I'm as green as they come and need a scrap movement for practice. I scored this on an eBay auction for $0.99 (+ $4.99 shipping, LOL) First inspection shows it not in terrible condition. The balance and escapement move at least, but it doesn't wind (very stiff) and the keyless works are either rusted fast or broken (the stem does not move in or out). I'll be taking this very slowly, since it's educational more than anything else.
Please note the high quality cardboard case ring.
I am now working on a vintage "trench watch" movement from 1910s that I mentioned before with a question regarding identification of the movement.
(I still haven't got the exact ref. of the movement.)
As I was disassembling the movement, my screwdriver slipped and broke one of the parts that function as a spring for the click.
I tried looking for replacement but I am not sure what I should look for.
Also, one of the jewels on the wheel bridge is broken so I need a jewel as well.
Could anyone advice me on how to find the correct part for click spring and the jewel for the wheel bridge??
**Could the click spring be put back together??
Thanks. You are always of great help.
I'd like to try my hand at converting a vintage pocket into a wristwatch.
For anyone who knows, what size pocket watch should I aim for and what's the best source for an appropriate sized case? Is a 'Hunter' best for this? What's the best solution for a winding stem and if I have to go with a case that's not drilled for the stem, what's the best solution?
In other words, what best practice for this mod?? Any help would be appreciated.
I hope you are all well.
It has been 12 months or so since I last logged in, and shamefully about the same since I pulled out my box of old watches. I was browsing the 'Bay' as always and really liked the look of this Waltham Traveler. I picked it up for less than £10 and would like to use it as my first restoration project. I have undertaken minor repairs in the past but nothing like this, I hope I haven't bitten off more than I can chew.
I need to find a key to see if it winds & runs, repair/service it and source the hands and a case, which is uncharted territory for me and I'm not sure how easily they are sized / sourced.
Any help, advice or pointers that you guys may be useful to me will be greatly received
Many thanks in advance
It's been a while since I've worked on a movement as old as this. A friend asked me to look at whether I could get his great-grandmother's watch working again. When I first saw it, I thought it was an old 1920's ladies wristwatch, though thought it odd that the winding stem is at 12. However, on closer examination, it resembles more of an old pocket watch movement. Now amazingly, the watch is ticking when wound but I cannot pull the stem to set the hands. On removing the dial, I can see the yoke and yoke spring on the opposite side. But would I be right in thinking that it is missing the setting lever? There is a space that looks suspiciously like there could have been a setting lever there once but I could be wrong.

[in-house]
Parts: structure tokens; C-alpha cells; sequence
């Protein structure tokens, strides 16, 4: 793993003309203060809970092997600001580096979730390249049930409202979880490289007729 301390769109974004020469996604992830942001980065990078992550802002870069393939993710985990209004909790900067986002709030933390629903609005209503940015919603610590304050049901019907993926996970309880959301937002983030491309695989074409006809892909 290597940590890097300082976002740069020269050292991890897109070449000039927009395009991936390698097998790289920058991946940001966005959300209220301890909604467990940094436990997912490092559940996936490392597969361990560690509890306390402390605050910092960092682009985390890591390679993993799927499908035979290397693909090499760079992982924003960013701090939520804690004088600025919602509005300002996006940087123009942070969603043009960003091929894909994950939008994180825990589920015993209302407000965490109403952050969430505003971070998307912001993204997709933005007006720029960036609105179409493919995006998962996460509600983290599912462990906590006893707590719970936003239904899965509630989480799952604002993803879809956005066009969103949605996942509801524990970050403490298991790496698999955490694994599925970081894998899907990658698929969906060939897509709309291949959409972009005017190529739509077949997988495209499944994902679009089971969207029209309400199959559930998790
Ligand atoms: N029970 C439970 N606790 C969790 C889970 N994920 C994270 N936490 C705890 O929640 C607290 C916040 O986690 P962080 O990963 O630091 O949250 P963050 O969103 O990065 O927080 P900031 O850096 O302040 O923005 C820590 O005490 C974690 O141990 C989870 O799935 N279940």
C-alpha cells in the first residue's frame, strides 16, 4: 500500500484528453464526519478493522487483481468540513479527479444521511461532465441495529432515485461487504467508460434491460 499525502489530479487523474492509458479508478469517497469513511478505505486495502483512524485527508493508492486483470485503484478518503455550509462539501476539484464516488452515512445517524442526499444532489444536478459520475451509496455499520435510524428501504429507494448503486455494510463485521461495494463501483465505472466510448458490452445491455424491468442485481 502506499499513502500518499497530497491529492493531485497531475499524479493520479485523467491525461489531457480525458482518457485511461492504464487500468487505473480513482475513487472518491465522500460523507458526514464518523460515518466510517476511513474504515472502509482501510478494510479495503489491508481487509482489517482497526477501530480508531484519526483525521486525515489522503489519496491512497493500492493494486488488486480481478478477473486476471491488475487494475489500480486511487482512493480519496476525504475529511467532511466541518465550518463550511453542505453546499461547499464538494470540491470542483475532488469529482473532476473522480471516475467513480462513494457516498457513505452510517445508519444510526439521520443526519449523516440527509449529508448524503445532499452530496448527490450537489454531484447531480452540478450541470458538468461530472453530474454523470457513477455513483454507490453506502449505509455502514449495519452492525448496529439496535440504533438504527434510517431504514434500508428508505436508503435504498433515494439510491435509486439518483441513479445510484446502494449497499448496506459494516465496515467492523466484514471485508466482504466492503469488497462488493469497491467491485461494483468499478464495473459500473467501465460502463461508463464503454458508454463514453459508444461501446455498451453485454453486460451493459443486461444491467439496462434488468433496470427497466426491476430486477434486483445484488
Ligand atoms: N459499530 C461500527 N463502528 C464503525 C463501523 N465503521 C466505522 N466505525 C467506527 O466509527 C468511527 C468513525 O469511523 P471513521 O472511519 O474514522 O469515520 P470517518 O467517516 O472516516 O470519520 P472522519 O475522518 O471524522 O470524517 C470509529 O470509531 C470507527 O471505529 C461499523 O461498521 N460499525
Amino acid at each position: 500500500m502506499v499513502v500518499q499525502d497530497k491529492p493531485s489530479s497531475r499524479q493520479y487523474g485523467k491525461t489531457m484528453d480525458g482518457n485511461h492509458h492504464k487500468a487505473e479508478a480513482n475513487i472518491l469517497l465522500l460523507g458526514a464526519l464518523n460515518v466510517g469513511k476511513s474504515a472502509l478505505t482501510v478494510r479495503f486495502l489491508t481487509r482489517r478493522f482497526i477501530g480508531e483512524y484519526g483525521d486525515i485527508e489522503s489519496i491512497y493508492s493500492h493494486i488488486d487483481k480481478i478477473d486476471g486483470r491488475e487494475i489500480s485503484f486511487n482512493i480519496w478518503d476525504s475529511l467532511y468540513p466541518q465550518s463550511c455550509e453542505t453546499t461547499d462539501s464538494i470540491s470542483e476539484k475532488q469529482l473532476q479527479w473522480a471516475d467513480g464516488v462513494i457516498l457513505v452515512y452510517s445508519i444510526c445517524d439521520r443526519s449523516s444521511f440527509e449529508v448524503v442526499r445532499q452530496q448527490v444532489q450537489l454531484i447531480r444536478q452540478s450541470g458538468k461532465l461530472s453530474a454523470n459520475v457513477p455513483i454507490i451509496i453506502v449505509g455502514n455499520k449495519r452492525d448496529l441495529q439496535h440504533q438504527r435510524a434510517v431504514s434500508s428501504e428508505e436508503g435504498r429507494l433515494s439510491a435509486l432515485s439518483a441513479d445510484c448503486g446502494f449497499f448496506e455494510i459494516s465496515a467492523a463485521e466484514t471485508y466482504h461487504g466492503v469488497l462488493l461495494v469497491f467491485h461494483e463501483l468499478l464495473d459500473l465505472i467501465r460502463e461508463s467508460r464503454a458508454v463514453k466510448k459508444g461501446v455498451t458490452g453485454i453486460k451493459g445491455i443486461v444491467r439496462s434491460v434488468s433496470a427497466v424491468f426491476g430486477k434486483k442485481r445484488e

I'd also be interested to hear your opinions on the age of the movement. I'm thinking around 1900.
What's more surprising is that when the case is closed, you don't see the chipped porcelain around the edges, so thick is the bevel. It looks so nice and ornate and when the case is closed. Would love to be able repair but have my doubts.
Any ideas about the keyless works?
Thanks in advance.
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Good advice from @watchweasol. Most likely a servicing issue rather than a breakage. Imagine your watch as a little engine and where the pivots for the various 'engine' parts run in lubricated (jewel) holes. Over time that important lubrication deteriorates and the engine parts cannot spin freely and the watch does not run. When you tap the watch you give enough energy for the watch to run again and overcome the deficient lubrication but the effect is of course only temporary. What a watch service does is to dismantle the watch, thoroughly clean all the parts, re-lubricate the necessary parts and perhaps replace a worn item like the mainspring. Much like a car service you could do this yourself but you'll need the tools and expertise to do it. Otherwise you have to take it to someone who can service it ... but as a skilled and time consuming job it's not a budget thing. So for most people how they proceed boils down to the value of the watch ... not only in cold monetary terms but also their connection to the watch. Unfortunately with perfectly lovely watches that are not of high value a lot of people decide the service cost is not worth it. A shame as there must be gazillions of watches languishing in drawers out there!
Hi from what you describe it sounds like the watch is a candidate for servicing . A good clean and lubricate. prices vary from repair station to watchmaker, or do it your self but that requires you to set up a repair station, If you wish to continue as a hobby then ok if not out source the repair.
Hello all, I have a Seiko automatic 17 jewel 7005-2000 watch that I would like to wear, however the watch stops from time-to-time and takes a finger tap to get it running again. If the issue is serious, perhaps due to age, and therefor expensive to repair then I'll have to consign it to the 'bits draw' but if there's a chance of an inexpensive repair then I would certainly have the work done. Any ideas? Thanks in advance Kind regards Gordon
You carefully lever it off, minding not to damage the hairspring. They are not particularly tight. Levers like for removing watch hands. I have used stanley knife blades before, just go under the hairspring and gently prise it off. Remember to mark where the end of the hairspring sits for alignment refitting it, or it will be out of beat.